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Are you just getting back into swimming and thinking of making your return to open water? Well, if you haven’t swam in a while, I definitely recommend getting in the pool first – before making a splash in the open water. This is mostly because the pool is a much more controlled environment. However, I realize this is not always possible.
Whether you are a little intimidated by swimming in the open water or if you simply haven’t been in the open water for a while, I’m going to start by offering steps to (re)acclimatize to the open water and then follow it up with additional ideas to consider whether you’re a total beginner or a more experienced triathlete.
The open water can be like wild west. Well, not really, but there are a lot of additional factors to consider. You may not be able to put your feet down. You likely cannot see the bottom. There’s no black line to follow and the list goes on and on.
Regardless, this is the environment where most triathlon swims take place. The good news is practice makes perfect (and helps calm the nerves).
Below I’m going to discuss how you can acclimatize to the open water and ease your nerves. Then, we’ll touch on 3 other considerations you may find helpful.
Also, doing everything below with a friend or two will also help make the transition into the open water easier.
Now, let me back track for a minute and touch briefly on equipment. Having the proper equipment will help make you feel comfortable and confident. This includes a good fitting wetsuit, proper goggles for the environment (i.e. clear lenses for cloudy days and mirrored lenses for sunny days), anti fog for your goggles, anti chaff for your neck and other hot spots as well as a swim buoy for personal safety.
This part is specifically for those with open water swim nerves or first timers. It can also be helpful if swimming in the open water DOESN’T both you, but you’re planning to swim in really COLD water for whatever reason.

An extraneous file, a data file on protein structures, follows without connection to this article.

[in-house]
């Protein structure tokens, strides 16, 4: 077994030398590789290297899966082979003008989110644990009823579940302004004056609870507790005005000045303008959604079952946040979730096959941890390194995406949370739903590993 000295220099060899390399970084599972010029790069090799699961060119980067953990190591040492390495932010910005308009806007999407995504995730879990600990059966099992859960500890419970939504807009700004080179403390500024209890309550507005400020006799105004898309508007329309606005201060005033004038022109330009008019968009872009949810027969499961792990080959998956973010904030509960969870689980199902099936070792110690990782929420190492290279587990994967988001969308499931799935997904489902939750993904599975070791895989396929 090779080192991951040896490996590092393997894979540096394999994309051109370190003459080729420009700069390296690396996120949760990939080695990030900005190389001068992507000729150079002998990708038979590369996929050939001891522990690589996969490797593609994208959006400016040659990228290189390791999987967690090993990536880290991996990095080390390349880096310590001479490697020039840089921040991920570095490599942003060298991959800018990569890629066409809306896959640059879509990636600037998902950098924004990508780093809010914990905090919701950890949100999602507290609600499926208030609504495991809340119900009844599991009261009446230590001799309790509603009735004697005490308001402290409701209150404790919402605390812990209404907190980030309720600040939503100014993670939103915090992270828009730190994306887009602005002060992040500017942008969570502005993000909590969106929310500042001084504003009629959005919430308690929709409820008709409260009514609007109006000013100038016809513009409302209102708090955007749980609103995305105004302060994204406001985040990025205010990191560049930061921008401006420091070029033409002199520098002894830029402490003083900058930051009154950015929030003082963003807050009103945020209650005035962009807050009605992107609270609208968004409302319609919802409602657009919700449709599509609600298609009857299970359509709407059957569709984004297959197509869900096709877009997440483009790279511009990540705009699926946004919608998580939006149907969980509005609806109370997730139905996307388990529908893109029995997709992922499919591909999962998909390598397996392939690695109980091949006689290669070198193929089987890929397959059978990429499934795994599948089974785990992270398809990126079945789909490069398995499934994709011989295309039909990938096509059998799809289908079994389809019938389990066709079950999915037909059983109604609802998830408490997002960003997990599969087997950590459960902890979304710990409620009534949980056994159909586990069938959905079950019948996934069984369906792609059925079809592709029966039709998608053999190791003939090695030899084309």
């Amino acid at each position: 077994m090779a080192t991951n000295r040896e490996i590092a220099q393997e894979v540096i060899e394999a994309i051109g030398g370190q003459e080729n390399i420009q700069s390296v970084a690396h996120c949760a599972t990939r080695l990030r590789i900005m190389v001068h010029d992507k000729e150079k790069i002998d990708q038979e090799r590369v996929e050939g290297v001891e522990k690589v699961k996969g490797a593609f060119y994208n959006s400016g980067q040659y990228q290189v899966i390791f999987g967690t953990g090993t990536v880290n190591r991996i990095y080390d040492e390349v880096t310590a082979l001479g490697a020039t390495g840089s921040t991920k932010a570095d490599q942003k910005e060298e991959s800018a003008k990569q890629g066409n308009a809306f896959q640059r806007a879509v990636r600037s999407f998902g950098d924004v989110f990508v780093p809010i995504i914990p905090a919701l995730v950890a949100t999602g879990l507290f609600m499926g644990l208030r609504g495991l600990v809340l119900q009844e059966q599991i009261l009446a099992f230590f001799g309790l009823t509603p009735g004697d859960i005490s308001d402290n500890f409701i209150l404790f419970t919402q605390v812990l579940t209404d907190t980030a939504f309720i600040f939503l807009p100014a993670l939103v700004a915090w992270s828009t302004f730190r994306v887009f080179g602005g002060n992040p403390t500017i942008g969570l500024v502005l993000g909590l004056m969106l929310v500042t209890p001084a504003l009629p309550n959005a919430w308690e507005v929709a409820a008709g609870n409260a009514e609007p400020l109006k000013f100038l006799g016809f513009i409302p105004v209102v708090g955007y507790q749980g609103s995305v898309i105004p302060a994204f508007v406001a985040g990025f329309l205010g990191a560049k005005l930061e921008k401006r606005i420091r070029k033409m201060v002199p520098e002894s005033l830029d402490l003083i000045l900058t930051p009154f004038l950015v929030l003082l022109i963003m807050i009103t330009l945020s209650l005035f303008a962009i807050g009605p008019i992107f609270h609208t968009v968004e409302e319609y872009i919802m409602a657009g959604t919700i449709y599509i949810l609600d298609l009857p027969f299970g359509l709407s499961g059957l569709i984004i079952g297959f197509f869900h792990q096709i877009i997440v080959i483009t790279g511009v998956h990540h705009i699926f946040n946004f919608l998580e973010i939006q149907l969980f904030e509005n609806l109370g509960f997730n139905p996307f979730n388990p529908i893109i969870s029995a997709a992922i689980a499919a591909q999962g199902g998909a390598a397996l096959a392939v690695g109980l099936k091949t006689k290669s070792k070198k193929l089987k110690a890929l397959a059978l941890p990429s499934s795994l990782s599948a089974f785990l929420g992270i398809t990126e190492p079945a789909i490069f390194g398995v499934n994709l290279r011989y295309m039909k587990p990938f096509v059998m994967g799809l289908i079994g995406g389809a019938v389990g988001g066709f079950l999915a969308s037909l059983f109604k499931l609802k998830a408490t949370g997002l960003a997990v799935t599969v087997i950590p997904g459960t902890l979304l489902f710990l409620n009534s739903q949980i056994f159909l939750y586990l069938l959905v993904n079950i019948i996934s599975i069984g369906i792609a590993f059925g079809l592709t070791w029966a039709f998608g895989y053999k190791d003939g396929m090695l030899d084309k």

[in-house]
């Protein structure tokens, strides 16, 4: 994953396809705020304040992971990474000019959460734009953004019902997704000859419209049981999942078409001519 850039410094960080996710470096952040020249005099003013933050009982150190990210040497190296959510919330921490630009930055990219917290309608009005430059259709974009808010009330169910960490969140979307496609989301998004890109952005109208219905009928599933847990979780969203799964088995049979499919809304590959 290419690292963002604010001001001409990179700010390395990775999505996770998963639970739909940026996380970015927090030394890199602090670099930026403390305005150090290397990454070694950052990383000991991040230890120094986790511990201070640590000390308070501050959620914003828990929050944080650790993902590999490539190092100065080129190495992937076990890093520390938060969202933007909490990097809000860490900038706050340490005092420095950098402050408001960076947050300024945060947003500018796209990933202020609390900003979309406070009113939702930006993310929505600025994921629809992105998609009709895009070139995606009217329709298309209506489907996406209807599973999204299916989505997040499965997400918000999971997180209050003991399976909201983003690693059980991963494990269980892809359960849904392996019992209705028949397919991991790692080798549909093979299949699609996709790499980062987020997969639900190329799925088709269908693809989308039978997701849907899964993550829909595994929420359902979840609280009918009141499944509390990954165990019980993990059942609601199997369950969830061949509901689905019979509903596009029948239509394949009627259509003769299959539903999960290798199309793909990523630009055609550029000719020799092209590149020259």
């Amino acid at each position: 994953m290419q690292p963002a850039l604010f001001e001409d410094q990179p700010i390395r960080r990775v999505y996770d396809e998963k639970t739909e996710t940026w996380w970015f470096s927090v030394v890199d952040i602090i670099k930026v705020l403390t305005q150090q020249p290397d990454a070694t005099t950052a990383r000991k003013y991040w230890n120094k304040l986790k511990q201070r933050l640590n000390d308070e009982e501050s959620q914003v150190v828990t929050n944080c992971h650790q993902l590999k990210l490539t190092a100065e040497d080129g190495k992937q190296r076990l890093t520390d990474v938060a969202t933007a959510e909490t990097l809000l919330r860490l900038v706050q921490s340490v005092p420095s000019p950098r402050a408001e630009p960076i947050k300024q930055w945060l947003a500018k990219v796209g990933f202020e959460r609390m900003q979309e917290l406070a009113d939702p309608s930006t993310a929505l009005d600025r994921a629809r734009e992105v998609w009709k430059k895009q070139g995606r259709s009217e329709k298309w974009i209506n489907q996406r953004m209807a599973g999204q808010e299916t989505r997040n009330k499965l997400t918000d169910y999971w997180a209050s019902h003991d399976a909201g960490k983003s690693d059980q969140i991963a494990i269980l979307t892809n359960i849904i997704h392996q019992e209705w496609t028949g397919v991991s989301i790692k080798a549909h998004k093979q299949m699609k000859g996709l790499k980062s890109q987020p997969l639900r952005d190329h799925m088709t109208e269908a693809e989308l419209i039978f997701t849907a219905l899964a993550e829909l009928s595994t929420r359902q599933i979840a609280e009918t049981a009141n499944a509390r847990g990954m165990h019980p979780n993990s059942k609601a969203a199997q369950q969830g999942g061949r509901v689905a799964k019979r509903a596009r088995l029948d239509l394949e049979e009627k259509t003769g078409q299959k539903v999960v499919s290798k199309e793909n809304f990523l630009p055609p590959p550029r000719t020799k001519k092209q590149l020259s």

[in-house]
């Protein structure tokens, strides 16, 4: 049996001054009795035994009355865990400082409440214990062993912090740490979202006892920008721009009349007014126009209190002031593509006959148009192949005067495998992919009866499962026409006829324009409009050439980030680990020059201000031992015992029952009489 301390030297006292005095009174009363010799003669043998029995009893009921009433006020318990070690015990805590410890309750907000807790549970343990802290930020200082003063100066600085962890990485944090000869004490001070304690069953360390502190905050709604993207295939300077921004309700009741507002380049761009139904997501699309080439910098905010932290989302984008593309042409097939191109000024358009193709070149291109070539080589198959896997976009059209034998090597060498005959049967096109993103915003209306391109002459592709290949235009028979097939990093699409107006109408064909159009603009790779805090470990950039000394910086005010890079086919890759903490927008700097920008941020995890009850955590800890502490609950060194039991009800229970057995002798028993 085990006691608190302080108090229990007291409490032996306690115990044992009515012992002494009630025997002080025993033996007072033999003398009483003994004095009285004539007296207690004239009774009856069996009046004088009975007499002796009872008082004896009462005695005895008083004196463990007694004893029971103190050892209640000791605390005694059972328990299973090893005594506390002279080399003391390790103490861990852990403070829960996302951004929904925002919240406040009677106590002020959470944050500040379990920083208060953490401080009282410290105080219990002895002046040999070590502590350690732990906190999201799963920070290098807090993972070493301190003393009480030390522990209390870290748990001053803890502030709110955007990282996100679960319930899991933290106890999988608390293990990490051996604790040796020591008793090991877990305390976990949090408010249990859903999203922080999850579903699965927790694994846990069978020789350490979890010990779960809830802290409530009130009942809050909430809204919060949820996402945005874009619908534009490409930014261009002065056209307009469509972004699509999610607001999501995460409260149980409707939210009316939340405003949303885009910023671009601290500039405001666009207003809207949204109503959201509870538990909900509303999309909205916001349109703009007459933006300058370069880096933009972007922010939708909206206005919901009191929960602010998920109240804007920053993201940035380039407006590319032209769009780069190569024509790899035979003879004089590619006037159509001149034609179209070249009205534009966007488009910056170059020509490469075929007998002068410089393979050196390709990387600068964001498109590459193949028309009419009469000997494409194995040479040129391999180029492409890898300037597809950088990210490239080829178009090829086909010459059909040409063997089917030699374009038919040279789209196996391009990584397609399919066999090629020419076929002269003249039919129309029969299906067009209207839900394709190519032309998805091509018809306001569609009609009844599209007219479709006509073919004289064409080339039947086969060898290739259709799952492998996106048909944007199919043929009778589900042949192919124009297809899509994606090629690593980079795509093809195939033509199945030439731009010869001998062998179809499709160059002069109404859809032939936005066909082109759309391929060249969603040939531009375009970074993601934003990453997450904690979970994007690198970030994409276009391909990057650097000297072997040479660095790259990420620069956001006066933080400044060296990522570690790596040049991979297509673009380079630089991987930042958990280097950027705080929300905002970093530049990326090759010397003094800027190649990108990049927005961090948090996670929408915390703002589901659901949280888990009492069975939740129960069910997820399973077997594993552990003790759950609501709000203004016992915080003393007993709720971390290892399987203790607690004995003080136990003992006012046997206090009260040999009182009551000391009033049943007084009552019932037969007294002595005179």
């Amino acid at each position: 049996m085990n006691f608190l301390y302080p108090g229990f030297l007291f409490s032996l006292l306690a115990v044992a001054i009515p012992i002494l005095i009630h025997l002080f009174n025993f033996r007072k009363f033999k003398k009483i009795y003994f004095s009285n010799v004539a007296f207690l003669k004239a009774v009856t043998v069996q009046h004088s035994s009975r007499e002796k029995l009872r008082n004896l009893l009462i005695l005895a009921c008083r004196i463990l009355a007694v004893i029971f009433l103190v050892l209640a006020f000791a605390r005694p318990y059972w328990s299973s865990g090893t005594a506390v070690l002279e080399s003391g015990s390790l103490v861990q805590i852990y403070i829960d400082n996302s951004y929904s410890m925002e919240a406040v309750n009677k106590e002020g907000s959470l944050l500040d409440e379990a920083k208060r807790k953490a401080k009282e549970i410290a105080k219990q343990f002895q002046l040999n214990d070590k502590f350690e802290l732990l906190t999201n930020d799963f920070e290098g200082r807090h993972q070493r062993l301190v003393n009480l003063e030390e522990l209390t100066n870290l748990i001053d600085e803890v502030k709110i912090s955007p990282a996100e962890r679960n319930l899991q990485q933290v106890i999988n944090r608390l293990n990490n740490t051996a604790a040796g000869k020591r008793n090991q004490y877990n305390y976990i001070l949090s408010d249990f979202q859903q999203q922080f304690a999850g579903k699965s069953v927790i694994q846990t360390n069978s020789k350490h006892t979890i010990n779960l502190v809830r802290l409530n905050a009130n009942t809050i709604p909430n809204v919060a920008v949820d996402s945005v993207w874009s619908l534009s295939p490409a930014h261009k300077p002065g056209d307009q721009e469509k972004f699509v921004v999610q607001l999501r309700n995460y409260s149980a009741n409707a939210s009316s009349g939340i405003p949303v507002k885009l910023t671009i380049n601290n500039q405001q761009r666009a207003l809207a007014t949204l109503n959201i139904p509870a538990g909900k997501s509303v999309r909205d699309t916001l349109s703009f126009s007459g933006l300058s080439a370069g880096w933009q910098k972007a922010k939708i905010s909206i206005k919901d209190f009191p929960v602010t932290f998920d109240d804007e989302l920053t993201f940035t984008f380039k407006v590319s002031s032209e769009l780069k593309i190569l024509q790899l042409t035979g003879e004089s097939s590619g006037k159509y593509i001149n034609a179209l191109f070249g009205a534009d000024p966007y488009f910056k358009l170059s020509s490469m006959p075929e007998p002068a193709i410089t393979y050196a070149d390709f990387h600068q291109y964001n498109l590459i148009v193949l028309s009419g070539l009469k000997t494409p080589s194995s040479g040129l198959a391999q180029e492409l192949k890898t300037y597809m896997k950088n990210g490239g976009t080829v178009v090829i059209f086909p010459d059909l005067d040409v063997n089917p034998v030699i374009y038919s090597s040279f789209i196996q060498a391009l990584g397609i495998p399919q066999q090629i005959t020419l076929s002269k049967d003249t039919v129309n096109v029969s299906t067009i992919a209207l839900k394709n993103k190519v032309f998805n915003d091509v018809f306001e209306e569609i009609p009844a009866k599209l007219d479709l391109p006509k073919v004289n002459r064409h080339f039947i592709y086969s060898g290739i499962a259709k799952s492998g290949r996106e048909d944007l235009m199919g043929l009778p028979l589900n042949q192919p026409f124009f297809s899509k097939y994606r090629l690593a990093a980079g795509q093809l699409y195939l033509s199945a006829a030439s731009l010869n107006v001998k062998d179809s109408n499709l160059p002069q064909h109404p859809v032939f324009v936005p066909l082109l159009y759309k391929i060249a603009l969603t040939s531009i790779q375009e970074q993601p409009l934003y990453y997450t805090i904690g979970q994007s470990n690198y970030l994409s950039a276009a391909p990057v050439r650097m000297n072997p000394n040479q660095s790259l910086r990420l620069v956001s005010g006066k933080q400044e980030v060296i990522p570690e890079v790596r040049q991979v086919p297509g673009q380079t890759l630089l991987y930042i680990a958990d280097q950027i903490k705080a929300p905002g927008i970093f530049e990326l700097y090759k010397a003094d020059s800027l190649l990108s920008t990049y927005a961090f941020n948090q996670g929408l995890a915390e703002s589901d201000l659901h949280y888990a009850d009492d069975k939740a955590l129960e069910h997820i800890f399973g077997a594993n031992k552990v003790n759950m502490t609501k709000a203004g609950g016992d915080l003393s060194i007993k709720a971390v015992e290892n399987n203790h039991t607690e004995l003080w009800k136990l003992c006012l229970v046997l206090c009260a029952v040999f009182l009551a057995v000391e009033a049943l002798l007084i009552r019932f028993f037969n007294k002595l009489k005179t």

So here we go: First, start by entering the water slowly and slowly getting wet. From here, with goggles on, dunk your head under the water (and keep your eyes open if possible).
Practice exhaling under water and inhaling above. Do this for several reps.
Next, go into the water a bit deeper and begin treading water for a minute or two to help get your blood flowing. If your heart rate is high due to nerves, tread for a little longer to allow it to come down and stabilize.
After that, swim for a few strokes (about 8-20) depending on your initial comfort level. Force yourself to swim SUPER DUPER slow and focus on good breathing. Swimming EXTRA SLOW is key here.
Repeat these very short bouts of swimming with a limited number of strokes until you feel ready to go. Don’t forget to breathe while doing this and keep in mind, this part of the process will be different for everyone.
After you’ve done this and you’re ready to get going, here are a few other things you may want to consider:
Without the ability to put your feet down or hang onto the wall, swimming in the open water can be unnerving to many. However, staying a little closer to the shore line, especially on your first few times back can be reassuring.
Don’t worry about speed on day one. The slower you go at first the better you’ll be able to control your breathing, nerves and get use to your environment.
Even if you are already a good swimmer, practicing and being cognizant of good form is helpful in the open water because of the open water environment. Uncontrolled elements can lead even the best swimmers to becoming sloppy… especially if you haven’t been swimming for a while.
Once you have a good handle on your general swim form, you can work on other things like sighting, drafting, stroke rate, ect.
After getting back your general swim technique – to the best of YOUR ability, it’s a good time to work on sighting. EVERYONE should spend time practicing this.
Start by learning proper sighting technique (from a coach, friend or video). And with a little practice you’ll be swimming straight in no time.
Always remember the goal of sighting:
1. to see where you’re going and
2. to stay up on top of the water as much as possible. In other words you don’t want your legs to drop.
Do your best to time your sighting with your breathing. When it comes to the actual sighting part, try to spot land marks like trees, houses, or water towers in line with buoys or the direction you want to swim. It’s always easier to spot things higher up compared to a buoy or dock in the water.
We can more deeply explore proper sighting technique at another time, but this should be a good place to start for now.
So that’s it, if you’re just getting back into swimming or you’re returning to the open water for the first time in a while, hopefully you found some of this information helpful.
If you have any questions, comments or if you would like to learn how we may be about to help you, please leave a comment or CONTACT US directly.